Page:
Understanding and treating arthritis

  • Thursday, May 19, 2022 12:09pm
  • Opinion
Avi Goodman. Courtesy of EvergreenHealth.

Avi Goodman. Courtesy of EvergreenHealth.

By Avi Goodman, MD, Orthopedic Surgeon at EvergreenHealth Orthopedic & Sports Care

Many of us know a friend or loved one who suffers from joint inflammation and swelling. Maybe it even affects you directly. That’s because joint pain caused by arthritis is incredibly common. According to the Centers for Disease Control and Prevention (CDC), 58.5 million Americans suffer from arthritis.

While living with joint pain isn’t inevitable for all of us, some are more prone to experiencing arthritis. If you have a family history of arthritis or a career where your joints receive consistent wear and tear, you may be more susceptible to arthritis. While there’s no proven ways to prevent arthritis, by monitoring for warning signs and practicing early intervention, you can help prevent joint pain down the road.

There are two main types of arthritis: osteoarthritis and Rheumatoid arthritis. Rheumatoid arthritis is caused by an autoimmune condition that affects about 3 million Americans each year. Osteoarthritis is even more common with about 1 in 10 Americans experiencing osteoarthritis in their lifetime.

Osteoarthritis typically shows up as we age – it’s likely the arthritis you’ve seen your parents or grandparents experience. This type of arthritis can be genetic, but it’s also often caused by overusing or injuring your joints. Most commonly, osteoarthritis presents itself by causing joint pain, stiffness, swelling and even joint shifting in the hands, lower back, neck and weight-bearing joints like the knees, hips and feet.

Given the prevalence of osteoarthritis, patients tend to self-diagnose themselves with arthritis when they start to feel consistent joint pain and swelling. However, it’s important to see your primary care provider early on to ensure your symptoms truly point to arthritis, and to start a treatment plan that’s best for you and your care needs.

During your appointment, your doctor will perform a physical examination, revisit or learn more about your family’s health history and likely do an X-ray of the areas where you’re experiencing joint discomfort and swelling. Then together, you’ll partner with your provider on a treatment plan that’s appropriate for your individualized needs.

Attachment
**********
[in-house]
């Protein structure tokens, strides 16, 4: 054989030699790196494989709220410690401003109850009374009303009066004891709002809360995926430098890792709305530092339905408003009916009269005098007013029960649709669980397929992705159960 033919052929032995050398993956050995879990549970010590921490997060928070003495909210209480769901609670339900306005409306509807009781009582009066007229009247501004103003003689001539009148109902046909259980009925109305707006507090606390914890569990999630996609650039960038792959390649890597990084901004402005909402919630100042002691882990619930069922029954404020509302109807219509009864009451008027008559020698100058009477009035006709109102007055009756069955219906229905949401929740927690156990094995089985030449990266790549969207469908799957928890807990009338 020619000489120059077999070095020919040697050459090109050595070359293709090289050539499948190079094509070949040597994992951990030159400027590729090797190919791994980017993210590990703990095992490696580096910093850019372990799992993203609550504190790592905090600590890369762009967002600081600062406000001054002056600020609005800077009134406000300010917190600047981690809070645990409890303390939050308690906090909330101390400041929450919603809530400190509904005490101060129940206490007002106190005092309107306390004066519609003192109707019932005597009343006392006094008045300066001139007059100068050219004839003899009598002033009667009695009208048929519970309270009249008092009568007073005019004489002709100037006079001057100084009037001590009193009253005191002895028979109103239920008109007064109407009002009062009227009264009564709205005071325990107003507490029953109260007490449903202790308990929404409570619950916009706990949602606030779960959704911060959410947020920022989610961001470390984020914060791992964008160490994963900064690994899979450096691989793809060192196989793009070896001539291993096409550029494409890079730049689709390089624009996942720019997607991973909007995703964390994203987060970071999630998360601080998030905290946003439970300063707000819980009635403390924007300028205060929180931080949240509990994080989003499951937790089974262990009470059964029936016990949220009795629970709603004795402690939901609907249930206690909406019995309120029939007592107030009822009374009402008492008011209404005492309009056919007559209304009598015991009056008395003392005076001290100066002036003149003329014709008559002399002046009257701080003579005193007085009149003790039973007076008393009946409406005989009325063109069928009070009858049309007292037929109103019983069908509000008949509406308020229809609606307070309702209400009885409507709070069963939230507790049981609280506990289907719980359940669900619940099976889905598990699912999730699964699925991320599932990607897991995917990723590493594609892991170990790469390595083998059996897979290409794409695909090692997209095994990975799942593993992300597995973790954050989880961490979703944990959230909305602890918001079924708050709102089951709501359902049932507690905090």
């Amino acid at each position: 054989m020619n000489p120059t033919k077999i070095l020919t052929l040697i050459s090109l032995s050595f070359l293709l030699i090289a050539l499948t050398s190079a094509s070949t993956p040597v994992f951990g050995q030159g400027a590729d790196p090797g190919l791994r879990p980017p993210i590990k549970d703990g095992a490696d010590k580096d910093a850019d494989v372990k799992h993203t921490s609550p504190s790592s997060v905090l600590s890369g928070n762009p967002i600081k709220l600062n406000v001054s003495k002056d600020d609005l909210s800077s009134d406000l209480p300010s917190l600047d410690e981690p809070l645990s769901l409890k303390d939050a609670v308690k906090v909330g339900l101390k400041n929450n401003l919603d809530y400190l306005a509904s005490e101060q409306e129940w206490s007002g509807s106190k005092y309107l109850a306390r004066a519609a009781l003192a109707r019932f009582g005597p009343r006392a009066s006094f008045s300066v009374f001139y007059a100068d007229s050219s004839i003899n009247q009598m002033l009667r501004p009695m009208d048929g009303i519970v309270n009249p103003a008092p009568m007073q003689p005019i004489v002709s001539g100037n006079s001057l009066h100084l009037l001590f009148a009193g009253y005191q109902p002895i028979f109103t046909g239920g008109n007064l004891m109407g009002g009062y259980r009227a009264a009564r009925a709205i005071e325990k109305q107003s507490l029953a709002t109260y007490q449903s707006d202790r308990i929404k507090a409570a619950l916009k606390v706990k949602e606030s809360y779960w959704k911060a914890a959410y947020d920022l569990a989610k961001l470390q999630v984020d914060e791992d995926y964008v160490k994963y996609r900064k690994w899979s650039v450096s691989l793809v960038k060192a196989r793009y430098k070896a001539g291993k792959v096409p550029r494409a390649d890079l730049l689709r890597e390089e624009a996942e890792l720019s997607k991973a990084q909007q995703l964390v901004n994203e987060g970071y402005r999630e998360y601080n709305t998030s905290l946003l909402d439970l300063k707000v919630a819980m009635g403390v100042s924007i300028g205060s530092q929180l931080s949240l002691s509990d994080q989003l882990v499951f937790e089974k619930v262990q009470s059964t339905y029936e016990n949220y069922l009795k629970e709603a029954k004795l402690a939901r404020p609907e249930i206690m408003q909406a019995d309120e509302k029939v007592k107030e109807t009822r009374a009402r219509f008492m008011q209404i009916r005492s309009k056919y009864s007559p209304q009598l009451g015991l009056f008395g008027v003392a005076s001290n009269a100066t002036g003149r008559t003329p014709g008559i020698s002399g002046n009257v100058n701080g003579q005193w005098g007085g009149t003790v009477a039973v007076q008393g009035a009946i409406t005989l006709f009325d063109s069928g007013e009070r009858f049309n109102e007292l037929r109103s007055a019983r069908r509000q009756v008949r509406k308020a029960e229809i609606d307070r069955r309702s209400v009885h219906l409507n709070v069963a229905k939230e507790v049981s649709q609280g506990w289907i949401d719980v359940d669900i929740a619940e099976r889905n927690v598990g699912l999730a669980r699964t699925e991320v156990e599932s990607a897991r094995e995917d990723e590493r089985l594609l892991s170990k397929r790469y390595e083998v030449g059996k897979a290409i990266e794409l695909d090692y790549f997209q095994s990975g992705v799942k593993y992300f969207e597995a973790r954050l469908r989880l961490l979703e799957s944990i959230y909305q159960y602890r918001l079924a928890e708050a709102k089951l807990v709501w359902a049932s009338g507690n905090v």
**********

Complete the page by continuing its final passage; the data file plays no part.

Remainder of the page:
Even though osteoarthritis is common, especially as we near our 50s, 60s and 70s, it’s important to note that there isn’t a one-size-fits-all treatment plan. In fact, there are several different ways to treat osteoarthritis. To immediately address your discomfort, your provider may recommend that you start with home remedies to curb the symptoms you’re experiencing. Usually, this type of treatment plan will include elevating your joints, icing areas of discomfort and taking over-the-counter anti-inflammatory medications, such as ibuprofen.

Even though you cannot prevent osteoarthritis, there are a few lifestyle modifications that can improve osteoarthritis. One of the easiest ways is to add an Omega-3 fish pill to your daily supplements. Omega-3 fatty acids are anti-inflammatory and can help lower inflammation in the body that may contribute to arthritis. It’s also important to ensure you’re at a healthy weight and exercise regularly to strengthen the muscles surrounding your joints. Finally, stretching consistently can keep your joints and muscles from becoming too stiff and improve your range of motion.

If you’re still experiencing pain that affects your daily life, your provider may refer you to an orthopedic surgeon, like myself, who can help you explore other treatment options.

With my patients, I always exhaust all non-surgical options first. For some patients, for example, wearing a split or a brace can alleviate pain. While these splints aren’t usually worn 24/7, even reducing the pressure on your joints for a short period of the day can help reduce overall pain.

If using a brace or splint isn’t getting us the results we’d like, we’ll explore more advanced options, such as steroid injections, which often offer patients lasting positive results. While these injections aren’t very comfortable for patients in the short-term, they can provide immense improvement in joint pain and swelling.

Finally, we’ll assess surgical options, such as joint replacement, joint fusion or removing part of the bone that’s exacerbating your arthritis. The goal of surgery is to remove the root cause of the arthritis so you can live pain-free. While surgery usually requires a few months of healing time, the long-term benefits can be astounding.

Don’t let pain from arthritis slow you down. To learn more about the symptoms of arthritis, when it’s time to seek care and the different treatment options available at EvergreenHealth, visit www.evergreenhealth.com/ortho-sports-medicine.

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Don C. Brunell is a business analyst, writer and columnist. He is a former president of the Association of Washington Business, the state’s oldest and largest business organization, and lives in Vancouver. Contact thebrunells@msn.com.
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